From the Globe & Mail – Feb 21, 2011
by Ian Bailey
Prime Minister Stephen Harper says his government would reject high-level lobbying to revive the Prosperity Mine project.
Christy Clark, seeking the leadership of the B.C. Liberals, had promised
to press Ottawa to change its decision on the $800-million mine if she
became premier, but Mr. Harper told reporters on Monday that he was not
interested in “political bargaining” over the fate of the project.
Mr. Harper was not referring specifically to Ms. Clark’s pledge, but
rather to a question about a possible bid by B.C.’s next government to
save the project. A new premier will be elected Feb. 26 by B.C.
“The government has rendered a decision. That decision is final. That’s a
legal decision,” Mr. Harper said during a news conference.
“We acted on a comprehensive federal environmental assessment that was
absolutely categorical and we have invited the proponent to redesign the
project if the proponent is interested in proceeding in a way that
would respect the myriad and serious environmental concerns that were
raised by that assessment,” Mr. Harper said.
“These kinds of decisions are made on the basis of facts – not just
economic facts, but also environmental facts in this case, and
proponents will have to address that. This is not a matter of political
Mr. Harper’s comments came as Taseko Mines Limited, leading the project,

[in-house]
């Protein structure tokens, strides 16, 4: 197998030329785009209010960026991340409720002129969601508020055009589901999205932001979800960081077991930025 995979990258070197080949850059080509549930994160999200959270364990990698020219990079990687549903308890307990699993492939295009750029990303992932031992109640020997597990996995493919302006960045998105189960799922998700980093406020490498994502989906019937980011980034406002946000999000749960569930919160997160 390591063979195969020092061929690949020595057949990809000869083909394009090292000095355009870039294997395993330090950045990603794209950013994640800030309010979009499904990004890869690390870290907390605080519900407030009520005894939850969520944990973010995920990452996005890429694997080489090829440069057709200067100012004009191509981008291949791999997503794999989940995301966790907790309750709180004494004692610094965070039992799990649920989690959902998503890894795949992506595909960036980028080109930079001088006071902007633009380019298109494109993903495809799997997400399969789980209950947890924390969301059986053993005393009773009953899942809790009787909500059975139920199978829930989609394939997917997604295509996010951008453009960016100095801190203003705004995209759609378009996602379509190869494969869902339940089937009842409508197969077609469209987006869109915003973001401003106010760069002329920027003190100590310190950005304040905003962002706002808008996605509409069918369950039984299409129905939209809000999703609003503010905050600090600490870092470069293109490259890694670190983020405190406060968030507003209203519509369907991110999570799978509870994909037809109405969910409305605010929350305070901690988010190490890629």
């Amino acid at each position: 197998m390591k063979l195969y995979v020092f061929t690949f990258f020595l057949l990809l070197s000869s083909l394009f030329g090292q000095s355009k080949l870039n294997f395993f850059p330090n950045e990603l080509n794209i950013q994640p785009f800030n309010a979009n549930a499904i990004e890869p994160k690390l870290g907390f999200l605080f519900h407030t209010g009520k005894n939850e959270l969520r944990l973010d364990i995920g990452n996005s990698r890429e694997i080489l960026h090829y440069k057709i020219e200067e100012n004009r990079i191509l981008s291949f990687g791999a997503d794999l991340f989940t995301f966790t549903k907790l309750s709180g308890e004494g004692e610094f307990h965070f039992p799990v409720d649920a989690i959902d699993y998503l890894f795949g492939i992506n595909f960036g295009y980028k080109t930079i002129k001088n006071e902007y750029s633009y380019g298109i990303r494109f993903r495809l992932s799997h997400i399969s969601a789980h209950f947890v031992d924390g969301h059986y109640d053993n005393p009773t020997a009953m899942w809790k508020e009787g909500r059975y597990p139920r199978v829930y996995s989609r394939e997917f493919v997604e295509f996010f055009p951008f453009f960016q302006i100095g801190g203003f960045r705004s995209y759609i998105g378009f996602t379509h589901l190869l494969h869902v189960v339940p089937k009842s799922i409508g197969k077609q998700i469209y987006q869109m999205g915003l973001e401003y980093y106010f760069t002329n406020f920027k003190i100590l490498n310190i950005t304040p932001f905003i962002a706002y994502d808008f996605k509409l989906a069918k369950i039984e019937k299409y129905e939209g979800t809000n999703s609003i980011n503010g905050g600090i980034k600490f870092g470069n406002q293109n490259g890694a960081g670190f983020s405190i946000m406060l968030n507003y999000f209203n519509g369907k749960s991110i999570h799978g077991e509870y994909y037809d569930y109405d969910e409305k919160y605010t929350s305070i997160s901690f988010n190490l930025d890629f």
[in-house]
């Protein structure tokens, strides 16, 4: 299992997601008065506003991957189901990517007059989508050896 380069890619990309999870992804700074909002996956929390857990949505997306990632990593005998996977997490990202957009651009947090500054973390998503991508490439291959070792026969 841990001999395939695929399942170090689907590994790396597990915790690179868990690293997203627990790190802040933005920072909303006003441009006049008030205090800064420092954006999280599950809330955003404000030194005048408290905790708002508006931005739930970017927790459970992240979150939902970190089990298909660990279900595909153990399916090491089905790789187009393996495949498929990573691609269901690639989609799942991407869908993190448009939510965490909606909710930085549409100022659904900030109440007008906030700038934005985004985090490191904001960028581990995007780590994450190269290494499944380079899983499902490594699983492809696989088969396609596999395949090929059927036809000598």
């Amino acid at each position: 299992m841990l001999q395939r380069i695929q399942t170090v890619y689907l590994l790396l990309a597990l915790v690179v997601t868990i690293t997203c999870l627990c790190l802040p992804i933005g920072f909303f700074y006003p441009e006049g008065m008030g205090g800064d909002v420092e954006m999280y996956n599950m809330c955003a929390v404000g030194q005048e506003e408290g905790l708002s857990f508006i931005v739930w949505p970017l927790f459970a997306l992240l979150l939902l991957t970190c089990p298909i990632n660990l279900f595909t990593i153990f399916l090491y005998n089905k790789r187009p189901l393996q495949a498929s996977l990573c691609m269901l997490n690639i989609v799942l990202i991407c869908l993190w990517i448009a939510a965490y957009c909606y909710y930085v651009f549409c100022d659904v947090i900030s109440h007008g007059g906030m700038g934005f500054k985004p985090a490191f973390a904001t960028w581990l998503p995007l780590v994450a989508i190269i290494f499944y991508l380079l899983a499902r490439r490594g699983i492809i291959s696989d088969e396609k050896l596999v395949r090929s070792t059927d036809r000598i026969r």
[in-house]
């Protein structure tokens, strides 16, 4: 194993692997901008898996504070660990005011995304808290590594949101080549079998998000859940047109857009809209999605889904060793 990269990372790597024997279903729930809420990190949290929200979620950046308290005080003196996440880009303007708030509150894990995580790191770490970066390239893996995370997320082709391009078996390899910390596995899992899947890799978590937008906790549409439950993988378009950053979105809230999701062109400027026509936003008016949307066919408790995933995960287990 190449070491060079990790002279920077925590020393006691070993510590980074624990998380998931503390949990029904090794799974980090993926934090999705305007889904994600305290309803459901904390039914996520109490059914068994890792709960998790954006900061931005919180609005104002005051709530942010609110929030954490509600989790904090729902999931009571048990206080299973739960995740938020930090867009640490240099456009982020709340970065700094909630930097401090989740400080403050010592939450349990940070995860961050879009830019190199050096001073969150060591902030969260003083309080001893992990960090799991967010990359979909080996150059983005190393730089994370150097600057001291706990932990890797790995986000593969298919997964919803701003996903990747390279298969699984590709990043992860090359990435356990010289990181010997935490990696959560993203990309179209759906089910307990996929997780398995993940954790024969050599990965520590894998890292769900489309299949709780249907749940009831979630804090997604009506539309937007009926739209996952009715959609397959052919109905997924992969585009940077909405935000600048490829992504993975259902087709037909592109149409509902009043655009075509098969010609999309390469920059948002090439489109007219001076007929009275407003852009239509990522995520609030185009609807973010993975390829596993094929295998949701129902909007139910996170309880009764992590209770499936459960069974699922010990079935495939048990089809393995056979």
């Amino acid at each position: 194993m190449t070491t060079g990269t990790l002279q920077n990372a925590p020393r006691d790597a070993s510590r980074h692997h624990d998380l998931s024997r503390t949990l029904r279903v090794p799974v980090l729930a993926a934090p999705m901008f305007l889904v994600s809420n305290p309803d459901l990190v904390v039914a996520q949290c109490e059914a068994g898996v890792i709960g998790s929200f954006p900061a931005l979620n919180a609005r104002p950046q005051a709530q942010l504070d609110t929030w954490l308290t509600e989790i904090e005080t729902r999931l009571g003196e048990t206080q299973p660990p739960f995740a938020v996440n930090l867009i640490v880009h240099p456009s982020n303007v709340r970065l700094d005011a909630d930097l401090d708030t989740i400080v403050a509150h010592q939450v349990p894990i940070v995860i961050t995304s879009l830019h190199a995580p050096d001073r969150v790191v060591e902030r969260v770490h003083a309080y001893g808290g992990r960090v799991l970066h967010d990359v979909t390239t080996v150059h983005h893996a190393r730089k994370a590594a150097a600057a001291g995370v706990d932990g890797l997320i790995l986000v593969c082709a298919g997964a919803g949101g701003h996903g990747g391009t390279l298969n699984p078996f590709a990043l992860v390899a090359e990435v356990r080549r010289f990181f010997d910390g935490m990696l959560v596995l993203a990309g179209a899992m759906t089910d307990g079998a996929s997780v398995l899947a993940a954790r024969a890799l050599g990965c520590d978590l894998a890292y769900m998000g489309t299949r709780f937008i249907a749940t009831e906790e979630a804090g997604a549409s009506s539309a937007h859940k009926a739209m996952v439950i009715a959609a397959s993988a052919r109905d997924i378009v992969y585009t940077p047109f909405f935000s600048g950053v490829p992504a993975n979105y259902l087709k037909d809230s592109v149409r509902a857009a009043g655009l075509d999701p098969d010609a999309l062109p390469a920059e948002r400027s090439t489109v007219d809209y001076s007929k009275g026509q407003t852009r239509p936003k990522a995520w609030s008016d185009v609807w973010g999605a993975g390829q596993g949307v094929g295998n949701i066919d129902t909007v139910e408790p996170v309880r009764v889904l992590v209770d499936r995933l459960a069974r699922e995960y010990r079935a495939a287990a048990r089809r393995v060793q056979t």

said Monday it had submitted a new proposal for the copper and gold
The company said in a statement it can now save Fish Lake, near the
community of Williams Lake, which was a point of concern in their
previous submission. Such an effort would add $300-million to the
planned $800-million project.
The company said it has been assured by the federal government that it
wants to see resource projects developed, and is only opposed to the way
Prosperity was originally proposed.
A provincial assessment of Prosperity supported the original project but
acknowledged the controversial planned destruction of Fish Lake to
store toxic waste from the mine.
B.C. was looking forward to the predicted $5-billion economic injection
over the 20-year life of the mine and $600-million of revenue for
various governments, in a region of the province devastated by the
mountain pine beetle. The destruction of Fish Lake was vehemently
opposed by local natives, who hold it to be a sacred site.
However, the project was eventually rejected by the federal government after a negative environmental assessment.
A spokesman for Ms. Clark said Monday that the former deputy premier was
only ever interested in supporting the company’s efforts to make the
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